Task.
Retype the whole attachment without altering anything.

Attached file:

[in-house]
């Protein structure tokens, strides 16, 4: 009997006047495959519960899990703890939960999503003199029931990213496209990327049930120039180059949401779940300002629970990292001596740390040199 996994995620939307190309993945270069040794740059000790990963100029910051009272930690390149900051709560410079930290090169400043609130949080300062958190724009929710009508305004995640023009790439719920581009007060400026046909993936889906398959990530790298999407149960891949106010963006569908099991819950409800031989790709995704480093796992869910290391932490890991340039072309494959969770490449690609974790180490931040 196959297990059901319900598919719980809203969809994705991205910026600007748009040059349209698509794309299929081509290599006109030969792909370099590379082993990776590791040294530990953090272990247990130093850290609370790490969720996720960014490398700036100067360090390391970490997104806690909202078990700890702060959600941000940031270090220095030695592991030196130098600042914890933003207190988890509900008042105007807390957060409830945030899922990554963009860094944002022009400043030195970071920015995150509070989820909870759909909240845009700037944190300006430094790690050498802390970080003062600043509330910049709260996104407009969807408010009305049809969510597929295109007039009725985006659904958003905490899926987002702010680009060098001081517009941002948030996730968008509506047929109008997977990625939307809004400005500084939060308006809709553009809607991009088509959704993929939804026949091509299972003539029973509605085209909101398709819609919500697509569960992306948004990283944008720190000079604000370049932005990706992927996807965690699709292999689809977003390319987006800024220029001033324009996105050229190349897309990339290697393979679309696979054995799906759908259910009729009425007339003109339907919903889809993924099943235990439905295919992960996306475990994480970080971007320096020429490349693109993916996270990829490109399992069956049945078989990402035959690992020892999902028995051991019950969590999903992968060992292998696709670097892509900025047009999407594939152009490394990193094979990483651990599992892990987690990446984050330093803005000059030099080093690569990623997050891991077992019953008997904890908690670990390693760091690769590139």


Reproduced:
[in-house]
């Protein structure tokens, strides 16, 4: 009997006047495959519960899990703890939960999503003199029931990213496209990327049930120039180059949401779940300002629970990292001596740390040199 996994995620939307190309993945270069040794740059000790990963100029910051009272930690390149900051709560410079930290090169400043609130949080300062958190724009929710009508305004995640023009790439719920581009007060400026046909993936889906398959990530790298999407149960891949106010963006569908099991819950409800031989790709995704480093796992869910290391932490890991340039072309494959969770490449690609974790180490931040 196959297990059901319900598919719980809203969809994705991205910026600007748009040059349209698509794309299929081509290599006109030969792909370099590379082993990776590791040294530990953090272990247990130093850290609370790490969720996720960014490398700036100067360090390391970490997104806690909202078990700890702060959600941000940031270090220095030695592991030196130098600042914890933003207190988890509900008042105007807390957060409830945030899922990554963009860094944002022009400043030195970071920015995150509070989820909870759909909240845009700037944190300006430094790690050498802390970080003062600043509330910049709260996104407009969807408010009305049809969510597929295109007039009725985006659904958003905490899926987002702010680009060098001081517009941002948030996730968008509506047929109008997977990625939307809004400005500084939060308006809709553009809607991009088509959704993929939804026949091509299972003539029973509605085209909101398709819609919500697509569960992306948004990283944008720190000079604000370049932005990706992927996807965690699709292999689809977003390319987006800024220029001033324009996105050229190349897309990339290697393979679309696979054995799906759908259910009729009425007339003109339907919903889809993924099943235990439905295919992960996306475990994480970080971007320096020429490349693109993916996270990829490109399992069956049945078989990402035959690992020892999902028995051991019950969590999903992968060992292998696709670097892509900025047009999407594939152009490394990193094979990483651990599992892990987690990446984050330093803005000059030099080093690569990623997050891991077992019953008997904890908690670990390693760091690769590139």